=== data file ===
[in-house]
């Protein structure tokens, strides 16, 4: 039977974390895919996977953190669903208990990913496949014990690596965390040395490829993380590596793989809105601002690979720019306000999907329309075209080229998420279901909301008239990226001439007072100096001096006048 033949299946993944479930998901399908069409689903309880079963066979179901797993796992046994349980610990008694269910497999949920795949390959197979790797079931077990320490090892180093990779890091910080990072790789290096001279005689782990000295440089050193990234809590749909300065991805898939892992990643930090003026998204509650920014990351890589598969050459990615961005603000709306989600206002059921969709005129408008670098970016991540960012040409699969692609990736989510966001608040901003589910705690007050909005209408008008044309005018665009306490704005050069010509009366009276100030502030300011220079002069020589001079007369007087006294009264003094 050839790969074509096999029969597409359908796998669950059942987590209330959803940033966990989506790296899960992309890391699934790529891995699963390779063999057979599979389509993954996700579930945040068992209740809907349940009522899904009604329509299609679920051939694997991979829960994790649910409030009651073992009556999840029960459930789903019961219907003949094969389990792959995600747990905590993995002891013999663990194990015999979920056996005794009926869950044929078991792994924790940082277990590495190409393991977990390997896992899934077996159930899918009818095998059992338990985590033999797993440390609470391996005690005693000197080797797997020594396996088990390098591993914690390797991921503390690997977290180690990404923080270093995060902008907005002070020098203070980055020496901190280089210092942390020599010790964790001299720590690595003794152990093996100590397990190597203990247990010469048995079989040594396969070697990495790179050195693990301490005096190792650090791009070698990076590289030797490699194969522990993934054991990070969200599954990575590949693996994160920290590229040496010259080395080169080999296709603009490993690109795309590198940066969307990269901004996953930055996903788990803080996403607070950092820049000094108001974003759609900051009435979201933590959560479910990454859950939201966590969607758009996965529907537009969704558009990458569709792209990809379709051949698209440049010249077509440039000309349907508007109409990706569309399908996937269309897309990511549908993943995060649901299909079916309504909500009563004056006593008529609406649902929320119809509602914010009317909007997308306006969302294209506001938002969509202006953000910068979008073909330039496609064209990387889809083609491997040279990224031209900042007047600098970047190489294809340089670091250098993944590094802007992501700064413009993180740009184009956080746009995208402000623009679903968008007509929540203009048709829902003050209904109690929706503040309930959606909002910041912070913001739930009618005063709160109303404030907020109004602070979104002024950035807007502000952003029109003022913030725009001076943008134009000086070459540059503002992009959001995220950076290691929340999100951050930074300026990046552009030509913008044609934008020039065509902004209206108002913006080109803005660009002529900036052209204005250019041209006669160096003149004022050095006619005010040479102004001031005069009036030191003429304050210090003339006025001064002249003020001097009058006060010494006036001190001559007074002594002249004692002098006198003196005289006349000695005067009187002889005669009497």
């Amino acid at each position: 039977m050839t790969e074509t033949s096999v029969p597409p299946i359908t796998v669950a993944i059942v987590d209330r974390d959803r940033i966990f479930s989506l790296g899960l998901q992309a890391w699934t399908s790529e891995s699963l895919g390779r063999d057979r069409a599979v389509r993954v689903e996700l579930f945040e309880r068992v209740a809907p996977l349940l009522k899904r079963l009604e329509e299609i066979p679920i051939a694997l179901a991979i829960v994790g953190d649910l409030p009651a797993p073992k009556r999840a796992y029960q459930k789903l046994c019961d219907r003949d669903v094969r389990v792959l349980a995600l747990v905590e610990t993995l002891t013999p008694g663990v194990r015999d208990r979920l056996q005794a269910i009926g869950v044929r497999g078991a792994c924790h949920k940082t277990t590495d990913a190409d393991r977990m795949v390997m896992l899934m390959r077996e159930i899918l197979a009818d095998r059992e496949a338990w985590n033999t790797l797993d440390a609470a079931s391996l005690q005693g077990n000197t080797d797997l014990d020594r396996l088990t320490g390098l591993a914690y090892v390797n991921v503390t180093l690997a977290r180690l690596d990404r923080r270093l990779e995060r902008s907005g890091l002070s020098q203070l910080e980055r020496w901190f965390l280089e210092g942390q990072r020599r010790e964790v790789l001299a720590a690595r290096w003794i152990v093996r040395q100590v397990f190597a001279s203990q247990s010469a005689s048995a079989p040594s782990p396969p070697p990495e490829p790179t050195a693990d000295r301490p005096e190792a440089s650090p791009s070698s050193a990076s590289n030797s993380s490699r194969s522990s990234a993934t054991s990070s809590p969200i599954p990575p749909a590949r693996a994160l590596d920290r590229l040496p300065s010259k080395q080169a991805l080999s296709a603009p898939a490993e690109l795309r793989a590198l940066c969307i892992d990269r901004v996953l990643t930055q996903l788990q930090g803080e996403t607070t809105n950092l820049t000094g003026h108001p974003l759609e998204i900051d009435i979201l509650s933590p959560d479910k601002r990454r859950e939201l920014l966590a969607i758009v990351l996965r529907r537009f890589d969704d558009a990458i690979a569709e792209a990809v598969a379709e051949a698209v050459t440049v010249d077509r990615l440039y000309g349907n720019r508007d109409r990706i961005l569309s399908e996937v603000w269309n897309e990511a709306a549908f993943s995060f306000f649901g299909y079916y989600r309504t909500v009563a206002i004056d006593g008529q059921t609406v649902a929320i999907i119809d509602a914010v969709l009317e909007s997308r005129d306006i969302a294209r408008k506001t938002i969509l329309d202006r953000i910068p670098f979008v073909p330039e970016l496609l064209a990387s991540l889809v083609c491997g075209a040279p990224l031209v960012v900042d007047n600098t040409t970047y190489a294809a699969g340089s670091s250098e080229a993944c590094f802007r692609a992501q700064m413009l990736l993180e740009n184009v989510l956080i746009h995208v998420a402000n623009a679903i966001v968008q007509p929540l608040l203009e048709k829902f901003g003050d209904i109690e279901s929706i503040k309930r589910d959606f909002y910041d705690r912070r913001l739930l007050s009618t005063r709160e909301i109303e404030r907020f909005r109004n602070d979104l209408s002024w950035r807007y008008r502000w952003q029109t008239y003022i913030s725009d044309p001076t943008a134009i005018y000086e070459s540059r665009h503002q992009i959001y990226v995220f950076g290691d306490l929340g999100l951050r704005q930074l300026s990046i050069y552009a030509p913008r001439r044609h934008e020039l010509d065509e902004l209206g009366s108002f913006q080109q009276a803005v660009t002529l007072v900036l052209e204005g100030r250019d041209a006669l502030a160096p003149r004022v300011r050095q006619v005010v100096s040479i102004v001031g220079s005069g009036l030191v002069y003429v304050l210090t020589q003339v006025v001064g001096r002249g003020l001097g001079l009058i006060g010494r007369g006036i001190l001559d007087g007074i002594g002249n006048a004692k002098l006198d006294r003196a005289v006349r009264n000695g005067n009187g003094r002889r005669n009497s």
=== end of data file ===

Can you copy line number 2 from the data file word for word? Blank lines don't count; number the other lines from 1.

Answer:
């Protein structure tokens, strides 16, 4: 039977974390895919996977953190669903208990990913496949014990690596965390040395490829993380590596793989809105601002690979720019306000999907329309075209080229998420279901909301008239990226001439007072100096001096006048 033949299946993944479930998901399908069409689903309880079963066979179901797993796992046994349980610990008694269910497999949920795949390959197979790797079931077990320490090892180093990779890091910080990072790789290096001279005689782990000295440089050193990234809590749909300065991805898939892992990643930090003026998204509650920014990351890589598969050459990615961005603000709306989600206002059921969709005129408008670098970016991540960012040409699969692609990736989510966001608040901003589910705690007050909005209408008008044309005018665009306490704005050069010509009366009276100030502030300011220079002069020589001079007369007087006294009264003094 050839790969074509096999029969597409359908796998669950059942987590209330959803940033966990989506790296899960992309890391699934790529891995699963390779063999057979599979389509993954996700579930945040068992209740809907349940009522899904009604329509299609679920051939694997991979829960994790649910409030009651073992009556999840029960459930789903019961219907003949094969389990792959995600747990905590993995002891013999663990194990015999979920056996005794009926869950044929078991792994924790940082277990590495190409393991977990390997896992899934077996159930899918009818095998059992338990985590033999797993440390609470391996005690005693000197080797797997020594396996088990390098591993914690390797991921503390690997977290180690990404923080270093995060902008907005002070020098203070980055020496901190280089210092942390020599010790964790001299720590690595003794152990093996100590397990190597203990247990010469048995079989040594396969070697990495790179050195693990301490005096190792650090791009070698990076590289030797490699194969522990993934054991990070969200599954990575590949693996994160920290590229040496010259080395080169080999296709603009490993690109795309590198940066969307990269901004996953930055996903788990803080996403607070950092820049000094108001974003759609900051009435979201933590959560479910990454859950939201966590969607758009996965529907537009969704558009990458569709792209990809379709051949698209440049010249077509440039000309349907508007109409990706569309399908996937269309897309990511549908993943995060649901299909079916309504909500009563004056006593008529609406649902929320119809509602914010009317909007997308306006969302294209506001938002969509202006953000910068979008073909330039496609064209990387889809083609491997040279990224031209900042007047600098970047190489294809340089670091250098993944590094802007992501700064413009993180740009184009956080746009995208402000623009679903968008007509929540203009048709829902003050209904109690929706503040309930959606909002910041912070913001739930009618005063709160109303404030907020109004602070979104002024950035807007502000952003029109003022913030725009001076943008134009000086070459540059503002992009959001995220950076290691929340999100951050930074300026990046552009030509913008044609934008020039065509902004209206108002913006080109803005660009002529900036052209204005250019041209006669160096003149004022050095006619005010040479102004001031005069009036030191003429304050210090003339006025001064002249003020001097009058006060010494006036001190001559007074002594002249004692002098006198003196005289006349000695005067009187002889005669009497």